Pathology of Lipoblastoma
Lipoblastoma is a rare
benign mesenchymal tumour of embryonal fat that occurs almost exclusively
in infants and children.
The term lipoblastoma was first used by Jaffe (Recurrent lipomatous tumors of the groin: liposarcoma and lipoma pseudomixomatodes. Arch Pathol 1926;1:381–387).
Vellios et al used the term 'Lipoblastomatosis' for an infiltrating lipoblastoma in the supra-clavicular region, anterior chest wall, and axilla (Lipoblastomatosis: a tumor of fetal fat different from hibernoma: report of a case, with observations on the embryogenesis of human adipose tissue. Am J Pathol 1958;34:1149–1159).
Age: Usually occurs in infants and young children (between 5 days to 6 years). Maturing lipoblastomas may be present in older children and rarely in teenagers. These may take the appearance of fibrolipoma.
Site: Most commonly found in the subcutis of the upper and lower extremities.
Lipoblastomas are also located in less common sites, including head and neck, mediastinum, lung, trunk, mesentery, peritoneal cavity, retroperitoneum, intramuscular, and inguinal canal.
Clinical presentation: Lipoblastoma presents as a painless nodule or mass. The disease is presents in two forms:
I- Superficial- (embryonal or fetal lipoma)-Solitary subcutaneous circumscribed slow growing lesion.
II- Diffuse - (Lipoblastomatosis) - Multicentric, deep-seated and ill-defined, diffuse lesion which arises in skeletal muscle, retroperitoneum, or mesentry.
Lipoblastomatosis may occur in association with hemangiomas, other soft tissue lesions, intestinal neuronal dysplasia and/or macrodactyly.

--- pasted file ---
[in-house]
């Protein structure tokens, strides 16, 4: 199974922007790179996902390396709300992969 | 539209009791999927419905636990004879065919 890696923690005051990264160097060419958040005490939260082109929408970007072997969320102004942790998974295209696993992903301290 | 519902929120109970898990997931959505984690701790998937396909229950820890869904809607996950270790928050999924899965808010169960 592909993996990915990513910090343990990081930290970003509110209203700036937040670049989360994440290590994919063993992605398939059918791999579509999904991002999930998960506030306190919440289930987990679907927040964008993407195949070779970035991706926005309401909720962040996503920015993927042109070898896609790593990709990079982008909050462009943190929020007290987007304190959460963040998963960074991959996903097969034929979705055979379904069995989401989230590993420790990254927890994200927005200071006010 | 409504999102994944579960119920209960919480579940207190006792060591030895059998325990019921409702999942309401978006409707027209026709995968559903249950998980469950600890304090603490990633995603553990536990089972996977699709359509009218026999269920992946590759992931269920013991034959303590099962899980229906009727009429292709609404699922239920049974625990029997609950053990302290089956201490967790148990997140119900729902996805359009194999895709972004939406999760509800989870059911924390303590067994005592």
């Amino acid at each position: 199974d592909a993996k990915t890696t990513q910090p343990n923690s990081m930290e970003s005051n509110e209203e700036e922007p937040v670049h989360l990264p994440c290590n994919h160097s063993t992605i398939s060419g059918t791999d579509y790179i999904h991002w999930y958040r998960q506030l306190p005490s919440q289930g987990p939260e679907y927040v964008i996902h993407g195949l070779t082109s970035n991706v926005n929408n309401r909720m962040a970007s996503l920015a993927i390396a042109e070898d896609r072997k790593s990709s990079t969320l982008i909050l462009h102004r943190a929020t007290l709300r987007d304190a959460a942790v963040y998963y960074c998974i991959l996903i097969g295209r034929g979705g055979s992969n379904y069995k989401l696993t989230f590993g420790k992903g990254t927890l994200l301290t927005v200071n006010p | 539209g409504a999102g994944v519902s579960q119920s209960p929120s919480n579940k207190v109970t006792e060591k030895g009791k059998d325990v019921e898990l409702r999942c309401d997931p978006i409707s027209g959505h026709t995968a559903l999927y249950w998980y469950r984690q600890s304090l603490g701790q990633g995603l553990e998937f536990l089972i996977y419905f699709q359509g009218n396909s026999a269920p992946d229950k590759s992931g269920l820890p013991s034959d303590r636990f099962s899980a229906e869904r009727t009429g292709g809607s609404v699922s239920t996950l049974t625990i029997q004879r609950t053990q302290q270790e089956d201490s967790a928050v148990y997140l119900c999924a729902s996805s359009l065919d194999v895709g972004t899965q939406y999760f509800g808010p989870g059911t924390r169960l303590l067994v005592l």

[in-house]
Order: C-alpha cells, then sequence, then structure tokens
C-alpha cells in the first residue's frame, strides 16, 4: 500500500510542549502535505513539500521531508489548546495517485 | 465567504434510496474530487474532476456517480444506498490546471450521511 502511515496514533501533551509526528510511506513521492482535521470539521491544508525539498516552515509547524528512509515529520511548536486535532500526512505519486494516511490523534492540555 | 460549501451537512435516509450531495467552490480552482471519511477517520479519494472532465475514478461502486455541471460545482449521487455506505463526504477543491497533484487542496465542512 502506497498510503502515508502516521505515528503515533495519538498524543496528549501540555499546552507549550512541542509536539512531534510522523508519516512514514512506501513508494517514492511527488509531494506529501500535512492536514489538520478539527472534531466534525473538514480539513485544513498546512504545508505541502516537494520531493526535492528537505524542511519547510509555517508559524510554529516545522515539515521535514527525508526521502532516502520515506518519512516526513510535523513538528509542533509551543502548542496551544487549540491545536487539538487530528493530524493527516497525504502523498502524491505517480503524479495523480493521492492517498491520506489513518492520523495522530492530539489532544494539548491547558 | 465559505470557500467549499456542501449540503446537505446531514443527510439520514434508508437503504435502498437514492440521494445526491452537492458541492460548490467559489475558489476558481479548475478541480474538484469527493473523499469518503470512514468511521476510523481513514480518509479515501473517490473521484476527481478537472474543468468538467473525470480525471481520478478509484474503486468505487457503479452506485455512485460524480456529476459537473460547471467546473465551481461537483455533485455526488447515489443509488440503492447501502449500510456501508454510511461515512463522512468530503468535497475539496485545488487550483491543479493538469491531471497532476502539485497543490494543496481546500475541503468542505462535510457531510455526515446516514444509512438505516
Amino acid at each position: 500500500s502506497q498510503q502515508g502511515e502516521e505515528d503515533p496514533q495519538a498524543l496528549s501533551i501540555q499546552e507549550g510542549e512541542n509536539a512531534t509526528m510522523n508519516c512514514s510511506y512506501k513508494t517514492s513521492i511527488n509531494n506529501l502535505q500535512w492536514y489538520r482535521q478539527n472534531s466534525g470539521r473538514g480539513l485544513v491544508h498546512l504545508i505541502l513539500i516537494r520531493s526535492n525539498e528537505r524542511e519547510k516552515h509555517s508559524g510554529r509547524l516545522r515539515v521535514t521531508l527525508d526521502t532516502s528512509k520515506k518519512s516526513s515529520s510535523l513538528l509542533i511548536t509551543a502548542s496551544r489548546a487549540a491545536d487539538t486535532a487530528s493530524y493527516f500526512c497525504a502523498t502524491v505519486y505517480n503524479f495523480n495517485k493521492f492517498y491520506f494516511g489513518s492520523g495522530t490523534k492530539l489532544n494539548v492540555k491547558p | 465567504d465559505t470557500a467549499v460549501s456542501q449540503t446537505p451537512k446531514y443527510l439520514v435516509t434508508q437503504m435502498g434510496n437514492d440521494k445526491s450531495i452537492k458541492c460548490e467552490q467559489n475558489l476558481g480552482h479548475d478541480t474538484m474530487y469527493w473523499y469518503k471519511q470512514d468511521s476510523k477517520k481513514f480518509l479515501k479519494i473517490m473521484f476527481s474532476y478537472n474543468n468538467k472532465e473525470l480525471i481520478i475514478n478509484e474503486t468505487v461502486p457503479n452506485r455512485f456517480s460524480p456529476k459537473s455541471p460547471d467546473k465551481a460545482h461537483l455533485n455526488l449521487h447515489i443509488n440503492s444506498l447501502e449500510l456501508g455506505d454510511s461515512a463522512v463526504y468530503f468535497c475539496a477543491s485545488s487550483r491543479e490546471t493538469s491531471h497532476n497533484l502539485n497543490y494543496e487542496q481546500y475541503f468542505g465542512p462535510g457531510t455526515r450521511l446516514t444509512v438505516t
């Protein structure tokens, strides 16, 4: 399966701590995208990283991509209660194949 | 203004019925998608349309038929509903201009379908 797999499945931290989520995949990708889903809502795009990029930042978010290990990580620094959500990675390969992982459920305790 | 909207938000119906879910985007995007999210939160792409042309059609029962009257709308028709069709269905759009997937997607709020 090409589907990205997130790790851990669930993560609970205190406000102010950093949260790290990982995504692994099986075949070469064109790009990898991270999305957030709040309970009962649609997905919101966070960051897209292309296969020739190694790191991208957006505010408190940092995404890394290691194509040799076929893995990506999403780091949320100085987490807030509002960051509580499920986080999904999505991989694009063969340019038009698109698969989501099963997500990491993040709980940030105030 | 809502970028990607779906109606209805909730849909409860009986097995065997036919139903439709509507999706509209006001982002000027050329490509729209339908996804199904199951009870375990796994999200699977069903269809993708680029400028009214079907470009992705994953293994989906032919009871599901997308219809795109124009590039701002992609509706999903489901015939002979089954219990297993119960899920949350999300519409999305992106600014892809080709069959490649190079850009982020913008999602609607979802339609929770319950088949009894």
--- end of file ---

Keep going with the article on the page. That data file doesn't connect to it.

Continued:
Gross: The tumour presents as lobulated, soft, and encapsulated mass with a tan yellow to creamy white cut surface.
The lesion is paler than an ordinary lipoma, with mottled gray myxoid areas.
Lipoblastomas is subclassified into the following 4 subtypes, according to their histological features:
(1) the classic type, characterized by a minimal myxoid component consisting of intercellular mucin, spindle cells, and stellate primitive mesenchymal cells together with adipocytic component;
(2) myxoid lipoblastomas contained abundant interstitial mucin, which comprised more than 50% of the specimen.
(3) lipoma-like lipoblastomas lacked a myxoid component and are composed predominantly of mature adipocytes with scattered monovacuolated and multivacuolated lipoblasts; and
(4) hibernoma-like lipoblastomas lacked a myxoid component and are composed predominantly of multivacuolated lipoblasts, some of which had central nuclei and granular eosinophilic cytoplasms.
Summary of microscopic features:
Lobulated tumour composed of mature and immature adipocytes. Immature fat cells resemble embryonic white fat.
A mixture of lipoblasts in different stages of maturation- from univacuolated spindle mesenchymal cells within the myxoid matrix to larger and more vacuolated cells to the mature adipocytes may be present. There are large cells with granular cytoplasm resembling hibernoma cells.
There are no atypical mitotic figures and no nuclear atypia.
The cells are present in a stroma which is often myxoid with a rich delicate plexiform vascular network.
Shows rearrangements of
Myxoid liposarcoma is rare under the age of 10 years.
In lipoblastoma there is prominent lobulation, with maturation at the center of the lobules.
In myxoid liposarcoma, maturation is at the periphery.
Cytologic features suggestive of malignant potential, such as nuclear atypia, mitotic figures, hyperchromasia, and hypercellularity, are relatively uncommon in lipoblastoma.
Lipoblastomas have been reported to exhibit karyotypic abnormalities involving chromosome 8, while lacking the translocation associated with myxoid liposarcoma.
Treatment : Depending on the size and location the tumour may compress adjacent structures and interfere with their functions.
Complete excision is the treatment of choice.
The diffuse form can be difficult to excise completely which may lead to recurrence of the tumour.
A followup of at least two years is suggested.
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